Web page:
In the ever changing interior world of the ISS and other human inhabited space structures to come, modular adaptability of life support structures will be key. The already proven and very successful interior green wall technology that utilizes vertically arrayed plants, is increasingly integrated into modern homes and offices, offering numerous benefits for occupants. From air purification and oxygen generation to providing psychological benefits through more subtle qualities of beauty and aesthetic enhancement, green wall systems are a desirable feature for enclosed spaces, especially those that will be found in space.
With interior volume and surfaces at a premium, the benefits to having modular sections, or mats of algae, moss, or other compact plantlife which recycles air and are also able to be transportable and installed as needed are great and necessary for true long duration activity in enclosed spaces.
We propose the usage of gecko-like van der waals force tape products to form a novel system for the backing of these plant mats, and which will allow them to be affixed to walls, floors, ceilings, and other surfaces, both smooth and irregular, at will. This will allow maximum portability and array customization for these hardy and durable mats. Heretofore, green walls have been a time consuming and laborious endeavor to install, but with the application of new advances in materials science for repeatable, non-sticky surface bonding, they can be easily transformed into modular and adaptable units which can suit the diverse needs of not just those in microgravity, but those back home on Earth.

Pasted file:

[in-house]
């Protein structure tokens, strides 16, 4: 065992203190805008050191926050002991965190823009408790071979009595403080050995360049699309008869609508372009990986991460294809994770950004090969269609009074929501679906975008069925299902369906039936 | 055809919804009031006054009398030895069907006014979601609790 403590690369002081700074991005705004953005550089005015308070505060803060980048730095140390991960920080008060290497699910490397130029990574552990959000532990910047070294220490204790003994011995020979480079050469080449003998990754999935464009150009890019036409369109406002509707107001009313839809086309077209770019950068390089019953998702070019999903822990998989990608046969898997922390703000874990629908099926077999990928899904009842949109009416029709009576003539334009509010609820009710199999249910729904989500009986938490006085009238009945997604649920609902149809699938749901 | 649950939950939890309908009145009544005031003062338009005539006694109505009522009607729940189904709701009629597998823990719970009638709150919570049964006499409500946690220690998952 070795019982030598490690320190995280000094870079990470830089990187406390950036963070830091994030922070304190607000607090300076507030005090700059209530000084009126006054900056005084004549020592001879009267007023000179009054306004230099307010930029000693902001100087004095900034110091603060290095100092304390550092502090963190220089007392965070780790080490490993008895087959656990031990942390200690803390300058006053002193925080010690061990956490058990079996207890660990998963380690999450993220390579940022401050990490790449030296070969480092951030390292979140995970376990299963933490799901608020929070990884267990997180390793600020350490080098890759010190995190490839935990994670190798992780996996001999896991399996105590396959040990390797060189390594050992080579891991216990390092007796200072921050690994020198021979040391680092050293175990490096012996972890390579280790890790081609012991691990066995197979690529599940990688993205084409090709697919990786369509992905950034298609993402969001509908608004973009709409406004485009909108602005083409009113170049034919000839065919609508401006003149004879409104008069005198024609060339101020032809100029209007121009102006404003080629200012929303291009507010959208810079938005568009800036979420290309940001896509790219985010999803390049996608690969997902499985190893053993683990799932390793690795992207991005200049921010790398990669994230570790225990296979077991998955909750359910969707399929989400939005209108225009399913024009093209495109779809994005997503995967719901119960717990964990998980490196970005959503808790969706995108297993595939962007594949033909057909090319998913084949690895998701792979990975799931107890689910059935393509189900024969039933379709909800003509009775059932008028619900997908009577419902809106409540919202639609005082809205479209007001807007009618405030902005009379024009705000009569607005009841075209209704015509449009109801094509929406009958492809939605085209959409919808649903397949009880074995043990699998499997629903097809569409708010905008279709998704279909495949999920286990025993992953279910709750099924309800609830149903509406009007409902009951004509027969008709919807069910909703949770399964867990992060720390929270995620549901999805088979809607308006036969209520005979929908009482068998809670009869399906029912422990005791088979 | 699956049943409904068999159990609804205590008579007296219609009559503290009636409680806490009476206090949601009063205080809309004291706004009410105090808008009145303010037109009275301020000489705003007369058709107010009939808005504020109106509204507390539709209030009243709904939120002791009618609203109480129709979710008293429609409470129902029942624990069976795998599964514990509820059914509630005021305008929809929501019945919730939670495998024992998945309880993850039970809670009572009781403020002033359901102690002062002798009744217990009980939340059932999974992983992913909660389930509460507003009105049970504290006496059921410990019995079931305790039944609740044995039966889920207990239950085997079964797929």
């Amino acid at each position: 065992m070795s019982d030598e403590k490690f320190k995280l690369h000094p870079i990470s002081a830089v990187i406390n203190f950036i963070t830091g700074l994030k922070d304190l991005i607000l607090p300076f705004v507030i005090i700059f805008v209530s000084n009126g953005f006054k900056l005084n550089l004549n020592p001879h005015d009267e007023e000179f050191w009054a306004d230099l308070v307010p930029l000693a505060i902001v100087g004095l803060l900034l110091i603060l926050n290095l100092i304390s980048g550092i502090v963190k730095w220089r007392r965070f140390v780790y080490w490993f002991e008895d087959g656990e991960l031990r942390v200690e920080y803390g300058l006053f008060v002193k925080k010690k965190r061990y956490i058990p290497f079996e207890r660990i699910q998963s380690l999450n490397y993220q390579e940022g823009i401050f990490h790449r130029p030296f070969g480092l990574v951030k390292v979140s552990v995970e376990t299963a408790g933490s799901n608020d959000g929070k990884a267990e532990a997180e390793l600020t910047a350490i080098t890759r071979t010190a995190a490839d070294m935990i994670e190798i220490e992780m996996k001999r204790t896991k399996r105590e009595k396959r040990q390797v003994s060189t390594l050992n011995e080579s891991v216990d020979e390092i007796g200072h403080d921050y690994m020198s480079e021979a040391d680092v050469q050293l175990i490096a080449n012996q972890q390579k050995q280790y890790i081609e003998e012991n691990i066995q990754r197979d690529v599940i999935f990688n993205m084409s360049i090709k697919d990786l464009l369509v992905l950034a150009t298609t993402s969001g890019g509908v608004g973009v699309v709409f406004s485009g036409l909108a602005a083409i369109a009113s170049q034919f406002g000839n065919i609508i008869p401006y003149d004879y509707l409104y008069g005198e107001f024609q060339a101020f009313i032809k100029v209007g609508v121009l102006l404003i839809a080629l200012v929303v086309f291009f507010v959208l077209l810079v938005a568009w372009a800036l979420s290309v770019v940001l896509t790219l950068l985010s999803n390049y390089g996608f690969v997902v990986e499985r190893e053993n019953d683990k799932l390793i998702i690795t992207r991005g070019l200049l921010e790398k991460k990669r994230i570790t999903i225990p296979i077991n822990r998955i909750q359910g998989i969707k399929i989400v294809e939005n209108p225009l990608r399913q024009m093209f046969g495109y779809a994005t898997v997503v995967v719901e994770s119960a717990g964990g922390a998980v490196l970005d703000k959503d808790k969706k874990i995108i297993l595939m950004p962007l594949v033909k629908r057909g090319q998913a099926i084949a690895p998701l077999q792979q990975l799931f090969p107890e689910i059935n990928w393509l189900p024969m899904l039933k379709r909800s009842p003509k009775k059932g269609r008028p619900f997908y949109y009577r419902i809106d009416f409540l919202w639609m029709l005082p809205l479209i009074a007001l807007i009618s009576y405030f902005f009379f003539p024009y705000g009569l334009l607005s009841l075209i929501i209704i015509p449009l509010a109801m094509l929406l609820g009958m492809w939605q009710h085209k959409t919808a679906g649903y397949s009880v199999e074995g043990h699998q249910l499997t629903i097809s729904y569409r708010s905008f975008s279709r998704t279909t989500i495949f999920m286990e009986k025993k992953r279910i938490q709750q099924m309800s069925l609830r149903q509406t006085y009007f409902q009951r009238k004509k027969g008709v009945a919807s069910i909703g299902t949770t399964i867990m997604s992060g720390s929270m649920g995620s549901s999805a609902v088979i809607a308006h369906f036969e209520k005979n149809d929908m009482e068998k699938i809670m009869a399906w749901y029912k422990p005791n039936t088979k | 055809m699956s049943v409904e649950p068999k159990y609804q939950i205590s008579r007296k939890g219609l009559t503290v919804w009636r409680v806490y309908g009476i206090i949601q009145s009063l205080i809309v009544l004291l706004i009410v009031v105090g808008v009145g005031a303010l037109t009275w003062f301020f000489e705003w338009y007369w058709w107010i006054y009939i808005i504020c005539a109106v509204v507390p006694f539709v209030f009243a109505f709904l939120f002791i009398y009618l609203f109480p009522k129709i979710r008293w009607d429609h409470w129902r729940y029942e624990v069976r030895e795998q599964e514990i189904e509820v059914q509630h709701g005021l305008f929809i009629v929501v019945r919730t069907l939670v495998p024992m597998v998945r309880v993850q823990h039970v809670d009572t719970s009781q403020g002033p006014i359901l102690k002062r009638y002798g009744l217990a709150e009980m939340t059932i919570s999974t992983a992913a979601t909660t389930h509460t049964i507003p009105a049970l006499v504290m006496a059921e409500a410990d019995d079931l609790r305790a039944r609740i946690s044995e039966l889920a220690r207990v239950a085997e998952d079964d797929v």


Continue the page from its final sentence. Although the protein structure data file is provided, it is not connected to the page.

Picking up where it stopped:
A living wall is a sustainable technology that turns an inanimate surface into a living ecosystem that purifies the air and provides a natural environment for humans. Working inside of buildings is a relatively new habitat experience for humans, and is an environment which is often stark, unsanitary, and potentially detrimental to the optimum function and development of the human brain. When designing ‘green offices’, emphasis is placed on energy usage and environmentally friendly development companies and practices. This is only a small step in a continuum of ‘green’ building design, one that incorportates nature friendly practices into a very unnatural environment.
The goal of the living wall is to provide a natural interface between the human and the buildings it inhabits. A wall that is made from organisms provides three major benefits: it filters out toxins produced in the air by human activity, produces clean air that delivers a higher oxygen content, and acts as a shield against radiation. This is a closed loop life support system designed initially for extreme environments but can be incorporated into buildings on Earth.